December 11, 1993
To: Executive Committee, College of Letters and Science
From: xx, Chair, History
Re: Revision of General Education Program
Our departmental Curriculum Committee has discussed your November 18 document on this subject. I offer the following comments, based on that discussion.
- We support the proposal to eliminate the subdivisions of the current General
Education Program (as indicated in Senate Committee's report) while maintaining
its overall structure.
- We support "in principle" an increase in the number of GE courses, but we
are troubled by the way the question is put. It seems to beg the question
of the proper criteria for "appropriate" GE courses. It seems to invite responses
that could be used to justify drastic relaxation of the criteria for approval,
and this we strongly oppose.
Our understanding of the proper criteria for GE courses include the following:
- GE courses should be "historically taught" by ladder faculty rather
than associates or temporary lecturers.
- Courses with defined prerequisites cannot be GE courses if by having
fulfilled the prerequisite the student could not take another course in
that discipline for GE purposes. By "defined prerequisite', is meant a
specific (usually lower division) course and not merely "junior standing."
Another way of looking at this is that if the course has a prerequisite
that is itself a GE course, it is more advanced and more specialized than
GE courses should be.
The purpose of this criterion is to exclude courses, however valuable
they may be in themselves, that are so specialized as to be most appropriate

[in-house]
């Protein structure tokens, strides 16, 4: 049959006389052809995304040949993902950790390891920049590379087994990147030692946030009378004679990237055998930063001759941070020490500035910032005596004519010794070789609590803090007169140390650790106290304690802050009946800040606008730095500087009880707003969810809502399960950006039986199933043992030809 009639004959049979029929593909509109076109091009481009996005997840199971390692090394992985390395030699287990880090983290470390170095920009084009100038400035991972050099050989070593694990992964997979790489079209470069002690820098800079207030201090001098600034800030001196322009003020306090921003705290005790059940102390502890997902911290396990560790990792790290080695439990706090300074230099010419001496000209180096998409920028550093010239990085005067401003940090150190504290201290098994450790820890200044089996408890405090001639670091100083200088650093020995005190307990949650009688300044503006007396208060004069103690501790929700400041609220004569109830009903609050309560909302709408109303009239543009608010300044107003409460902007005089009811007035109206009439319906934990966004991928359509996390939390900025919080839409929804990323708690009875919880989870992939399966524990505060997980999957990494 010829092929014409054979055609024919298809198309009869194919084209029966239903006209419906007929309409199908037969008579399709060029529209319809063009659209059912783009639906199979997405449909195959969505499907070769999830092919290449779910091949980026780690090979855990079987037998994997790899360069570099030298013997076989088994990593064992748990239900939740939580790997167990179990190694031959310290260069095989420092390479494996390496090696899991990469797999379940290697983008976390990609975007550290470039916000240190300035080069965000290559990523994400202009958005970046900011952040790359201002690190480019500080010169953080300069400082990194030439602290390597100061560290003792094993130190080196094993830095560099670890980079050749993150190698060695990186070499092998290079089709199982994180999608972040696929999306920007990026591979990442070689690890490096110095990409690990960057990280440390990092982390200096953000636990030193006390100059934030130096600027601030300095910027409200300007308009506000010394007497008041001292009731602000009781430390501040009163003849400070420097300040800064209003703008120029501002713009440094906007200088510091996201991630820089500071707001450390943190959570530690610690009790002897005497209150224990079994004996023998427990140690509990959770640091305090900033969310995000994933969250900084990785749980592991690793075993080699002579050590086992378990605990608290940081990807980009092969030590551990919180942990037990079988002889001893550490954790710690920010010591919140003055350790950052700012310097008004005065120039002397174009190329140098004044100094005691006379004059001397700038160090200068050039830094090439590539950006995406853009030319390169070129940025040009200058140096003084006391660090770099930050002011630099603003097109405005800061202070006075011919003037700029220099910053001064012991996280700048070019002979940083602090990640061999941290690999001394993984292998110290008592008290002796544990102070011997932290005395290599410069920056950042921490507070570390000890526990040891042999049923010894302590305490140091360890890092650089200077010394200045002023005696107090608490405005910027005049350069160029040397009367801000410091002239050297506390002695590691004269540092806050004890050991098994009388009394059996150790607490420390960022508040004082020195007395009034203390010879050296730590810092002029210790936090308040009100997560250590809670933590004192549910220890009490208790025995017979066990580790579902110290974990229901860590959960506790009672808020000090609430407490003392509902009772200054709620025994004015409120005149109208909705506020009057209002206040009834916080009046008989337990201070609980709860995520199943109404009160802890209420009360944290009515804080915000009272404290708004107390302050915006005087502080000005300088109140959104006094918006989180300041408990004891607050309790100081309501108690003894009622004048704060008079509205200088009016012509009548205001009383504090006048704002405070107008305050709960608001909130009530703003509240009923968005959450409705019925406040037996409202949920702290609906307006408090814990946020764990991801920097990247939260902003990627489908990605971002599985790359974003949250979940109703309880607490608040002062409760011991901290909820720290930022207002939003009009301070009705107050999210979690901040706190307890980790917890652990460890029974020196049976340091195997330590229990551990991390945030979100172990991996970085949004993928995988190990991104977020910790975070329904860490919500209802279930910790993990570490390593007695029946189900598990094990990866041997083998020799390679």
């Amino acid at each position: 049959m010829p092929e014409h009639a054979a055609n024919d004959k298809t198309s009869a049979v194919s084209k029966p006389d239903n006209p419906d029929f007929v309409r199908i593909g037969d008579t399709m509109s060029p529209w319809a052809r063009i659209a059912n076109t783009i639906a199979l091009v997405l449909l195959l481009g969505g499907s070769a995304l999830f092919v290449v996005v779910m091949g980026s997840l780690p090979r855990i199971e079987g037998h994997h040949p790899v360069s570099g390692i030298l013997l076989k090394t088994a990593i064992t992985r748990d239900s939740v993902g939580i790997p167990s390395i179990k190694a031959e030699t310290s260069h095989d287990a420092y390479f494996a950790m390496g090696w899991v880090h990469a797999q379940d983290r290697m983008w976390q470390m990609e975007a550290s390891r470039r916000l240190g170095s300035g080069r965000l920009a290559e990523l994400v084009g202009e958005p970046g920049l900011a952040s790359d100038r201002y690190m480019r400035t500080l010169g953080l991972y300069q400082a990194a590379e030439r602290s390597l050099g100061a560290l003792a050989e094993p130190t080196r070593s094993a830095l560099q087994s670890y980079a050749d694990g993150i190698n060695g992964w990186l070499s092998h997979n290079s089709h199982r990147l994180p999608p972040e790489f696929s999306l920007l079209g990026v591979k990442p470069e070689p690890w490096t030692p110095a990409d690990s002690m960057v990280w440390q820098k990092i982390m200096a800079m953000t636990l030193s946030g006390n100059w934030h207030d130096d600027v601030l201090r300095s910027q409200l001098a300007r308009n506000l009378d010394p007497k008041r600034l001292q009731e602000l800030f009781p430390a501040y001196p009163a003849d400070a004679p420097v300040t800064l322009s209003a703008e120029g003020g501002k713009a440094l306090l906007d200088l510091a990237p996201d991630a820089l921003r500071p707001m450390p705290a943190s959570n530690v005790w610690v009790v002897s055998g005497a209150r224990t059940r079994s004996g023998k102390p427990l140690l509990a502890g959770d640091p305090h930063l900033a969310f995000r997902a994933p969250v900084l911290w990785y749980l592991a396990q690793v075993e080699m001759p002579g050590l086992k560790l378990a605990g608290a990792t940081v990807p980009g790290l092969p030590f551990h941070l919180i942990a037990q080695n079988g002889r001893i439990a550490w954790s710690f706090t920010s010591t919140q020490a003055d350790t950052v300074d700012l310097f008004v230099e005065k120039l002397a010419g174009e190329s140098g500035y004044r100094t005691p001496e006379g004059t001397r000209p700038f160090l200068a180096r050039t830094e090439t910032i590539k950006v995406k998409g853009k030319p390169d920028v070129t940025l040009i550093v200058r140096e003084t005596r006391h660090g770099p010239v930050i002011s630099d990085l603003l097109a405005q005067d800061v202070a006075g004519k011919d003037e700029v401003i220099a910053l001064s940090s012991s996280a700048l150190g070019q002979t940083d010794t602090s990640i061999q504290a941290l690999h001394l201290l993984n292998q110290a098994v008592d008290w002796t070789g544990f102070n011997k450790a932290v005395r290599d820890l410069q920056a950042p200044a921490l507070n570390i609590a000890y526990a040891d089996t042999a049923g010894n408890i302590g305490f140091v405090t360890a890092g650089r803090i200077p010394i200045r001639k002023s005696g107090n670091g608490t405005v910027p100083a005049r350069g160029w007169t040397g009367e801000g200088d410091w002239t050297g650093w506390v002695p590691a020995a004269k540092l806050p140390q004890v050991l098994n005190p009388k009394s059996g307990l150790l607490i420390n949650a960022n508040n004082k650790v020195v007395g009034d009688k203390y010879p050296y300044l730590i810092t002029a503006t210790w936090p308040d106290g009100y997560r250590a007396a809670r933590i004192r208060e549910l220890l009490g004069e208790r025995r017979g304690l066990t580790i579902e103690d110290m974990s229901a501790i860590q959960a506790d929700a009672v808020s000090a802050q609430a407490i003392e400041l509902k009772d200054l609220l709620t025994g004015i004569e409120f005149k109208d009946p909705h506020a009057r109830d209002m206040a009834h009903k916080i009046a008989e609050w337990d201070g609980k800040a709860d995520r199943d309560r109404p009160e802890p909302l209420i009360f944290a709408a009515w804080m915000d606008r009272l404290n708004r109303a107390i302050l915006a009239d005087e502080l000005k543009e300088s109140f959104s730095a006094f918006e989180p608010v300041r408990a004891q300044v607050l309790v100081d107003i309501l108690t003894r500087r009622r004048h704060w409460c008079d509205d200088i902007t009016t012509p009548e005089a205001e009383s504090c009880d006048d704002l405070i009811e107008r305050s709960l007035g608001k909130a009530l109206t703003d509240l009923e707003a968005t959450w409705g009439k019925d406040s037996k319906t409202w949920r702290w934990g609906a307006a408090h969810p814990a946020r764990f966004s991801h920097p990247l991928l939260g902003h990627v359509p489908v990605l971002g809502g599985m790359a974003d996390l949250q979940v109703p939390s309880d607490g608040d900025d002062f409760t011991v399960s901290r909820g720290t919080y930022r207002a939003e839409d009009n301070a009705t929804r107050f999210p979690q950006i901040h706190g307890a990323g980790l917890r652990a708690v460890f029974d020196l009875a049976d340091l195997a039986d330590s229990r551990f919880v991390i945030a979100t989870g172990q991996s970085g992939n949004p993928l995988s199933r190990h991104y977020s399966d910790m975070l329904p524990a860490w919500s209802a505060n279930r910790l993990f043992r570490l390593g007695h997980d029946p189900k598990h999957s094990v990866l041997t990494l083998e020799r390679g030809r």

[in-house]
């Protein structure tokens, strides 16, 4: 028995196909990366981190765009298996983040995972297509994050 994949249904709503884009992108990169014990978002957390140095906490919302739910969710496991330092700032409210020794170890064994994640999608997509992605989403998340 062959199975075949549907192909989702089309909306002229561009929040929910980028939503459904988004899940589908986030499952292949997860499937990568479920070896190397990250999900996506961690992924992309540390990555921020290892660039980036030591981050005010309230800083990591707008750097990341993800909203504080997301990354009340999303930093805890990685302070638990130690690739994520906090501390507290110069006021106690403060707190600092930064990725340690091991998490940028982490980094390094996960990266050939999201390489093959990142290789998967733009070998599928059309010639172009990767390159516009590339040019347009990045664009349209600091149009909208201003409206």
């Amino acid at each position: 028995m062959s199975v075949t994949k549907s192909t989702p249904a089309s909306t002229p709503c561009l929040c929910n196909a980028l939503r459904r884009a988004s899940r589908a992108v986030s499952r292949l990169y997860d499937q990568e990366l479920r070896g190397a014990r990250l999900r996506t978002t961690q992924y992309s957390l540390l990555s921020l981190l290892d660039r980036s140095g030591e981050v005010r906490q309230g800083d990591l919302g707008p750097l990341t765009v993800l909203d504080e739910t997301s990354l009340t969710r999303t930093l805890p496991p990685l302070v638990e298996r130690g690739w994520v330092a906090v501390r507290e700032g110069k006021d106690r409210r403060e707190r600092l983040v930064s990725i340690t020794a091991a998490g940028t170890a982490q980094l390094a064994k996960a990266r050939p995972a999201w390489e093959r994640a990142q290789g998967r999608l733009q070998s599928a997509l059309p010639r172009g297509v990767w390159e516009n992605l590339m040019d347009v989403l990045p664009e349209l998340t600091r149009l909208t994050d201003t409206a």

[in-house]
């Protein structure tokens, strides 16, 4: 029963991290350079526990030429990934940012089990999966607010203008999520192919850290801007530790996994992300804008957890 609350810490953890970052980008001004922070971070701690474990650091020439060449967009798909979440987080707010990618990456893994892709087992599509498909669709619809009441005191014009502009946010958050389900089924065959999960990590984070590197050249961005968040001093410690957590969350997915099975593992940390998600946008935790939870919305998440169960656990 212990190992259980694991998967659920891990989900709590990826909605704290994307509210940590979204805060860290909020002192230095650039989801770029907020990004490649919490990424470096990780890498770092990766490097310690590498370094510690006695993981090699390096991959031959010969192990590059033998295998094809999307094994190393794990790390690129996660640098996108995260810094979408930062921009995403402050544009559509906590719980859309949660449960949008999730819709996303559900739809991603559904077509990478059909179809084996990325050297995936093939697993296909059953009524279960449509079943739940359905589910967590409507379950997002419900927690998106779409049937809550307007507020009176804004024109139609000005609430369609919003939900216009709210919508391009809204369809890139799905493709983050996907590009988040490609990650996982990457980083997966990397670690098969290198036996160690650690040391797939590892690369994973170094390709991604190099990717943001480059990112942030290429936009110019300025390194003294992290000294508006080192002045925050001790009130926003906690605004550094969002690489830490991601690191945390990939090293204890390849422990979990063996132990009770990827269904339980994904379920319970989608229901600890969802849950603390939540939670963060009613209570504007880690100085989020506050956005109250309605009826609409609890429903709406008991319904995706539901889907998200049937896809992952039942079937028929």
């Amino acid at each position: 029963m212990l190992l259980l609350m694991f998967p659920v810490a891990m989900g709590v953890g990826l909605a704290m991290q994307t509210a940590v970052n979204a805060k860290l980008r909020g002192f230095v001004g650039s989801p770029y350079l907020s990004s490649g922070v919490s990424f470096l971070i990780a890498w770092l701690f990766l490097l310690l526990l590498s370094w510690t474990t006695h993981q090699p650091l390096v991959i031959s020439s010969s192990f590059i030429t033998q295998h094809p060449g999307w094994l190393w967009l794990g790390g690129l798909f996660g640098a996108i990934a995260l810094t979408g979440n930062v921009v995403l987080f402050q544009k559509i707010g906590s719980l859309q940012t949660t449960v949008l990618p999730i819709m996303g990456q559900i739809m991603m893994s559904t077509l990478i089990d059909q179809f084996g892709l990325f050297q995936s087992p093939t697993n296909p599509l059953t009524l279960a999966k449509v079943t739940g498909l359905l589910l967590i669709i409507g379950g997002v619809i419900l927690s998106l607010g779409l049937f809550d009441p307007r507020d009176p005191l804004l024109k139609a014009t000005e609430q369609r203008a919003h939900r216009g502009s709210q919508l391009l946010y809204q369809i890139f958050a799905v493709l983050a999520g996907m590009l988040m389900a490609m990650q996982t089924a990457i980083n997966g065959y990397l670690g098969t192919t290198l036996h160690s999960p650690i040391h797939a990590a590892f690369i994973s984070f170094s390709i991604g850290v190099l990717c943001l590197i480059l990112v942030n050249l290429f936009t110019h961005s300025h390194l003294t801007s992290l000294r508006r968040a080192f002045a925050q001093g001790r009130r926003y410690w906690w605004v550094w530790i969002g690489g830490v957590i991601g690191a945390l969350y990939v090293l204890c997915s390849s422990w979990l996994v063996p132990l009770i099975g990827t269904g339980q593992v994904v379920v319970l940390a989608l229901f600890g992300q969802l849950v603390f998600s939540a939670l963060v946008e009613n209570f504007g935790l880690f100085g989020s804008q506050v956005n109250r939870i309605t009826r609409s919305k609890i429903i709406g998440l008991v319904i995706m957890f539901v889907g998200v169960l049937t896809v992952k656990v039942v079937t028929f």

to majors in that discipline or so advanced to assume the student already
has a grounding in a discipline.
- GE courses should have a rather broad focus (e.g., not literature courses
on a single author or history courses on a brief period). The current
GE list has a few exceptions to this principle, but they are rare.
- More generally, GE courses should be geared toward providing students
with an understanding of the principles and methods on which disciplines
that will play a major role in determining the quality and character of
their lives operate.
To reiterate, increasing the number of GE courses is certainly a good idea
but not if it is done by ignoring the criteria.
Resource incentives should be extended to departments that are willing to
create new courses or modify existing ones to meet the criteria. we are aware
of no data that supports the assumption that "bottlenecks" in the GEP are
preventing the timely graduation of students. on the contrary, UCSB, with
the most demanding general education program in the UC system, has the best
time-to-degree record. There are other reasons than a lack of space in GE
courses to explain why students are taking longer to graduate (e.g., financial
stringency as fees rise, delaying the choice of a major, excessive major requirements
in some fields, etc.).
This may well be the time for a systemwide discussion of GE principles. It
is not the time to emasculate UCSB's GEP (which was singled out for praise
in our recent accreditation review). If faculty in some departments are "underutilized,"
we should not reconfigure the GEP in order to utilize them. Underutilization
is no reason to turn the GEP into a General Utilization Program. It is, rather,
a reason to use the resource allocation process to encourage departments to
create new GE courses.
- The History Department does have an interest in offering a minor program,
although we see this as an issue quite independent of General Education. We
contend that minor programs should be monitored carefully for quality. We
would like to know, however, whether resource incentives will be offered to
departments to offer minors? Will departments that offer minors which attract
substantial enrollments receive resources to sustain the effort involved?
Or will they find the minor tail wagging the major dog?
document scanned & OCR by H. Marcuse, 11/15/03
note: although I've read through this, OCR errors may be present.
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